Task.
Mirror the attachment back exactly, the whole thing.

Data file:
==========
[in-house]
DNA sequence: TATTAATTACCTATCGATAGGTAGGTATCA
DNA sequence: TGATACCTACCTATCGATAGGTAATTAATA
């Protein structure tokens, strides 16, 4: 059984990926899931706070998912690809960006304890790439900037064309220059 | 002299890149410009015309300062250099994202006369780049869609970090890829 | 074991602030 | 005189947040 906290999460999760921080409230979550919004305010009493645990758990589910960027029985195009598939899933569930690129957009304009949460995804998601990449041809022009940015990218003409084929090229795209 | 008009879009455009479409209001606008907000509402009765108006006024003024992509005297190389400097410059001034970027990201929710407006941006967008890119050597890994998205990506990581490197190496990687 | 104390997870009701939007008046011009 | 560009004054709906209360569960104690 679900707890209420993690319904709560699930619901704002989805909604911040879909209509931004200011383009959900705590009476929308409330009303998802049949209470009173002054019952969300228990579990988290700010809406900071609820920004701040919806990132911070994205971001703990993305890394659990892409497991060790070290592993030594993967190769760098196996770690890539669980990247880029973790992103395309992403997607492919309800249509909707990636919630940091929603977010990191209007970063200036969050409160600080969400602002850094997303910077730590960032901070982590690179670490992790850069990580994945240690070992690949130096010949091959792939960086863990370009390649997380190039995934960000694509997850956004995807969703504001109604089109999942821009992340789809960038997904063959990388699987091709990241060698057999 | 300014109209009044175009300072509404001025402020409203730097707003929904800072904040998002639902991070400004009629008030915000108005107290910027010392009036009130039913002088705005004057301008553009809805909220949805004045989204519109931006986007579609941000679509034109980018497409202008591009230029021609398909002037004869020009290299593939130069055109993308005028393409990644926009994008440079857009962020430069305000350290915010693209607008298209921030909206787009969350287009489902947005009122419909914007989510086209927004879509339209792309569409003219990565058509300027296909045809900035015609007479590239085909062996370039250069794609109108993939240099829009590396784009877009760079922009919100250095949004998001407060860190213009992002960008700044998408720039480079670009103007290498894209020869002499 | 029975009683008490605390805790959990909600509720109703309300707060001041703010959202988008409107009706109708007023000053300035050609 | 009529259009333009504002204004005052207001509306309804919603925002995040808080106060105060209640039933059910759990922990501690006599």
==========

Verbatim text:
[in-house]
DNA sequence: TATTAATTACCTATCGATAGGTAGGTATCA
DNA sequence: TGATACCTACCTATCGATAGGTAATTAATA
């Protein structure tokens, strides 16, 4: 059984990926899931706070998912690809960006304890790439900037064309220059 | 002299890149410009015309300062250099994202006369780049869609970090890829 | 074991602030 | 005189947040 906290999460999760921080409230979550919004305010009493645990758990589910960027029985195009598939899933569930690129957009304009949460995804998601990449041809022009940015990218003409084929090229795209 | 008009879009455009479409209001606008907000509402009765108006006024003024992509005297190389400097410059001034970027990201929710407006941006967008890119050597890994998205990506990581490197190496990687 | 104390997870009701939007008046011009 | 560009004054709906209360569960104690 679900707890209420993690319904709560699930619901704002989805909604911040879909209509931004200011383009959900705590009476929308409330009303998802049949209470009173002054019952969300228990579990988290700010809406900071609820920004701040919806990132911070994205971001703990993305890394659990892409497991060790070290592993030594993967190769760098196996770690890539669980990247880029973790992103395309992403997607492919309800249509909707990636919630940091929603977010990191209007970063200036969050409160600080969400602002850094997303910077730590960032901070982590690179670490992790850069990580994945240690070992690949130096010949091959792939960086863990370009390649997380190039995934960000694509997850956004995807969703504001109604089109999942821009992340789809960038997904063959990388699987091709990241060698057999 | 300014109209009044175009300072509404001025402020409203730097707003929904800072904040998002639902991070400004009629008030915000108005107290910027010392009036009130039913002088705005004057301008553009809805909220949805004045989204519109931006986007579609941000679509034109980018497409202008591009230029021609398909002037004869020009290299593939130069055109993308005028393409990644926009994008440079857009962020430069305000350290915010693209607008298209921030909206787009969350287009489902947005009122419909914007989510086209927004879509339209792309569409003219990565058509300027296909045809900035015609007479590239085909062996370039250069794609109108993939240099829009590396784009877009760079922009919100250095949004998001407060860190213009992002960008700044998408720039480079670009103007290498894209020869002499 | 029975009683008490605390805790959990909600509720109703309300707060001041703010959202988008409107009706109708007023000053300035050609 | 009529259009333009504002204004005052207001509306309804919603925002995040808080106060105060209640039933059910759990922990501690006599």